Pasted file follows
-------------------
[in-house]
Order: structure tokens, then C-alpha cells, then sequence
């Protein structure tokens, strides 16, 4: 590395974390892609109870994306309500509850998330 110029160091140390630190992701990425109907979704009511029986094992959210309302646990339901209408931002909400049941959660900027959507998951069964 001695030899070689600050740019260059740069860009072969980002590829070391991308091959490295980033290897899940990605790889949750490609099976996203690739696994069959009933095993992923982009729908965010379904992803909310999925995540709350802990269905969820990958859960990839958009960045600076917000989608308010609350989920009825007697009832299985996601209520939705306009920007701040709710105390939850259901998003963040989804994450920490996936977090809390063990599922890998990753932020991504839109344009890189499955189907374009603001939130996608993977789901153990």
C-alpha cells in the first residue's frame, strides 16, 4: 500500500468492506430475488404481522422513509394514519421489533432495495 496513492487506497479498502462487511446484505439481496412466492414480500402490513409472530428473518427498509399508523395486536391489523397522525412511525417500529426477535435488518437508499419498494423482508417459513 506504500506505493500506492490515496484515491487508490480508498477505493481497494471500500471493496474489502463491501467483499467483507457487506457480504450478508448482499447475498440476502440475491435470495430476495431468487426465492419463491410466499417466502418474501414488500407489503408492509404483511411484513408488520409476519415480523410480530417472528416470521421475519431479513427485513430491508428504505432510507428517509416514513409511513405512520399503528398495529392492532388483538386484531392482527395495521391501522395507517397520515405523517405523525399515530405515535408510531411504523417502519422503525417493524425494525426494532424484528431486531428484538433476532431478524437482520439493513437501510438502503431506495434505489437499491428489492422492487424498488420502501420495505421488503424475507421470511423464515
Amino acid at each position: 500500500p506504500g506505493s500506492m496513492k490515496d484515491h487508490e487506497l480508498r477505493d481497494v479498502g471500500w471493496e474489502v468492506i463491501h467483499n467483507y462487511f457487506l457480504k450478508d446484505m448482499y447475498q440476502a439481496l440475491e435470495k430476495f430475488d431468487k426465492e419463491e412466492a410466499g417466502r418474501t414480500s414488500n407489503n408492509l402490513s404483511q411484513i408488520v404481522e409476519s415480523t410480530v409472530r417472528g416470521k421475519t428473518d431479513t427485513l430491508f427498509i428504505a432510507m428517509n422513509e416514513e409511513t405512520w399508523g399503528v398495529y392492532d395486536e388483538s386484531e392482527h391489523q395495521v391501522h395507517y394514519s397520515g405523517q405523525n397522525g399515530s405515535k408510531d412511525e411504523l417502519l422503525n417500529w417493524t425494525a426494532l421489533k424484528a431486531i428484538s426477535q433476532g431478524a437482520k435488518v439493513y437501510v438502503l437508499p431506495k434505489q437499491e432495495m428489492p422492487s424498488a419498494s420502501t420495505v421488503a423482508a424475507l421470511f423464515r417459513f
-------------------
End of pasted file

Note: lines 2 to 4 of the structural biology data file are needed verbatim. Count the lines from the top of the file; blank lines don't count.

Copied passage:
Order: structure tokens, then C-alpha cells, then sequence
């Protein structure tokens, strides 16, 4: 590395974390892609109870994306309500509850998330 110029160091140390630190992701990425109907979704009511029986094992959210309302646990339901209408931002909400049941959660900027959507998951069964 001695030899070689600050740019260059740069860009072969980002590829070391991308091959490295980033290897899940990605790889949750490609099976996203690739696994069959009933095993992923982009729908965010379904992803909310999925995540709350802990269905969820990958859960990839958009960045600076917000989608308010609350989920009825007697009832299985996601209520939705306009920007701040709710105390939850259901998003963040989804994450920490996936977090809390063990599922890998990753932020991504839109344009890189499955189907374009603001939130996608993977789901153990």
C-alpha cells in the first residue's frame, strides 16, 4: 500500500468492506430475488404481522422513509394514519421489533432495495 496513492487506497479498502462487511446484505439481496412466492414480500402490513409472530428473518427498509399508523395486536391489523397522525412511525417500529426477535435488518437508499419498494423482508417459513 506504500506505493500506492490515496484515491487508490480508498477505493481497494471500500471493496474489502463491501467483499467483507457487506457480504450478508448482499447475498440476502440475491435470495430476495431468487426465492419463491410466499417466502418474501414488500407489503408492509404483511411484513408488520409476519415480523410480530417472528416470521421475519431479513427485513430491508428504505432510507428517509416514513409511513405512520399503528398495529392492532388483538386484531392482527395495521391501522395507517397520515405523517405523525399515530405515535408510531411504523417502519422503525417493524425494525426494532424484528431486531428484538433476532431478524437482520439493513437501510438502503431506495434505489437499491428489492422492487424498488420502501420495505421488503424475507421470511423464515